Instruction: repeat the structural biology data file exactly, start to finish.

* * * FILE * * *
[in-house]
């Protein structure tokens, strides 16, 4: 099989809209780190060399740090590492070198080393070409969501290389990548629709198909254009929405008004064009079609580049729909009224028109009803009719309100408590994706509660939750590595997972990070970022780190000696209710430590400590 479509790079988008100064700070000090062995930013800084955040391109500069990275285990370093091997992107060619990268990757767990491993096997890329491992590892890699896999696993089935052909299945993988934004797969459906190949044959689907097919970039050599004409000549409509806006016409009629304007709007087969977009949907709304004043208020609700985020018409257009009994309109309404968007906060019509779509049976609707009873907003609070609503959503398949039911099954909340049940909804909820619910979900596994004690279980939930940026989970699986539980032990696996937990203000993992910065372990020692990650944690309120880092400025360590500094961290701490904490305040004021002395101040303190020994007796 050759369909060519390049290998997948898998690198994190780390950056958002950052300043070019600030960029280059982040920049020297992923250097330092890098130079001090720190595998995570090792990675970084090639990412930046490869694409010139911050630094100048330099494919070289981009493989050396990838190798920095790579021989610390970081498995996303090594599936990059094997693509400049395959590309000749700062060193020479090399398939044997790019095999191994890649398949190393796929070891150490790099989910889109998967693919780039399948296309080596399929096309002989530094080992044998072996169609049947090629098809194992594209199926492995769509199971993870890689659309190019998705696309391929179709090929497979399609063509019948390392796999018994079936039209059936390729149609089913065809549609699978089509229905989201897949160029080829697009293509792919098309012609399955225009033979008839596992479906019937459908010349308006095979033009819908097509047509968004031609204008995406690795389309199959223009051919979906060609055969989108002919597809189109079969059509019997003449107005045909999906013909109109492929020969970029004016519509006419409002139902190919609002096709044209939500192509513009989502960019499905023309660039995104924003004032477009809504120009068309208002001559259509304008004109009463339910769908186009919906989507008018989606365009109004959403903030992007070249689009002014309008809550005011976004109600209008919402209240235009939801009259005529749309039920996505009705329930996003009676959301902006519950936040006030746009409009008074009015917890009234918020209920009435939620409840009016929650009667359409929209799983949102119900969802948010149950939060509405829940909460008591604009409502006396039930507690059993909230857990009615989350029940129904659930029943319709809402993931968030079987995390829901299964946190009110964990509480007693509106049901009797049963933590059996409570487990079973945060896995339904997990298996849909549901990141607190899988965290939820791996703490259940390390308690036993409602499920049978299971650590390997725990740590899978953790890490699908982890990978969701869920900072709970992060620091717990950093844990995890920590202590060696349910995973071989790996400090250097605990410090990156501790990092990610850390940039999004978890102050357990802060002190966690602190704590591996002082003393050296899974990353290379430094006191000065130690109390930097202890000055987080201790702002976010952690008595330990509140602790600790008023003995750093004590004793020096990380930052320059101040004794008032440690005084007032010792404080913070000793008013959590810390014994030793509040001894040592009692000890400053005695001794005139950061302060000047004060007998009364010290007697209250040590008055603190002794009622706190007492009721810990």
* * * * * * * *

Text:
[in-house]
């Protein structure tokens, strides 16, 4: 099989809209780190060399740090590492070198080393070409969501290389990548629709198909254009929405008004064009079609580049729909009224028109009803009719309100408590994706509660939750590595997972990070970022780190000696209710430590400590 479509790079988008100064700070000090062995930013800084955040391109500069990275285990370093091997992107060619990268990757767990491993096997890329491992590892890699896999696993089935052909299945993988934004797969459906190949044959689907097919970039050599004409000549409509806006016409009629304007709007087969977009949907709304004043208020609700985020018409257009009994309109309404968007906060019509779509049976609707009873907003609070609503959503398949039911099954909340049940909804909820619910979900596994004690279980939930940026989970699986539980032990696996937990203000993992910065372990020692990650944690309120880092400025360590500094961290701490904490305040004021002395101040303190020994007796 050759369909060519390049290998997948898998690198994190780390950056958002950052300043070019600030960029280059982040920049020297992923250097330092890098130079001090720190595998995570090792990675970084090639990412930046490869694409010139911050630094100048330099494919070289981009493989050396990838190798920095790579021989610390970081498995996303090594599936990059094997693509400049395959590309000749700062060193020479090399398939044997790019095999191994890649398949190393796929070891150490790099989910889109998967693919780039399948296309080596399929096309002989530094080992044998072996169609049947090629098809194992594209199926492995769509199971993870890689659309190019998705696309391929179709090929497979399609063509019948390392796999018994079936039209059936390729149609089913065809549609699978089509229905989201897949160029080829697009293509792919098309012609399955225009033979008839596992479906019937459908010349308006095979033009819908097509047509968004031609204008995406690795389309199959223009051919979906060609055969989108002919597809189109079969059509019997003449107005045909999906013909109109492929020969970029004016519509006419409002139902190919609002096709044209939500192509513009989502960019499905023309660039995104924003004032477009809504120009068309208002001559259509304008004109009463339910769908186009919906989507008018989606365009109004959403903030992007070249689009002014309008809550005011976004109600209008919402209240235009939801009259005529749309039920996505009705329930996003009676959301902006519950936040006030746009409009008074009015917890009234918020209920009435939620409840009016929650009667359409929209799983949102119900969802948010149950939060509405829940909460008591604009409502006396039930507690059993909230857990009615989350029940129904659930029943319709809402993931968030079987995390829901299964946190009110964990509480007693509106049901009797049963933590059996409570487990079973945060896995339904997990298996849909549901990141607190899988965290939820791996703490259940390390308690036993409602499920049978299971650590390997725990740590899978953790890490699908982890990978969701869920900072709970992060620091717990950093844990995890920590202590060696349910995973071989790996400090250097605990410090990156501790990092990610850390940039999004978890102050357990802060002190966690602190704590591996002082003393050296899974990353290379430094006191000065130690109390930097202890000055987080201790702002976010952690008595330990509140602790600790008023003995750093004590004793020096990380930052320059101040004794008032440690005084007032010792404080913070000793008013959590810390014994030793509040001894040592009692000890400053005695001794005139950061302060000047004060007998009364010290007697209250040590008055603190002794009622706190007492009721810990």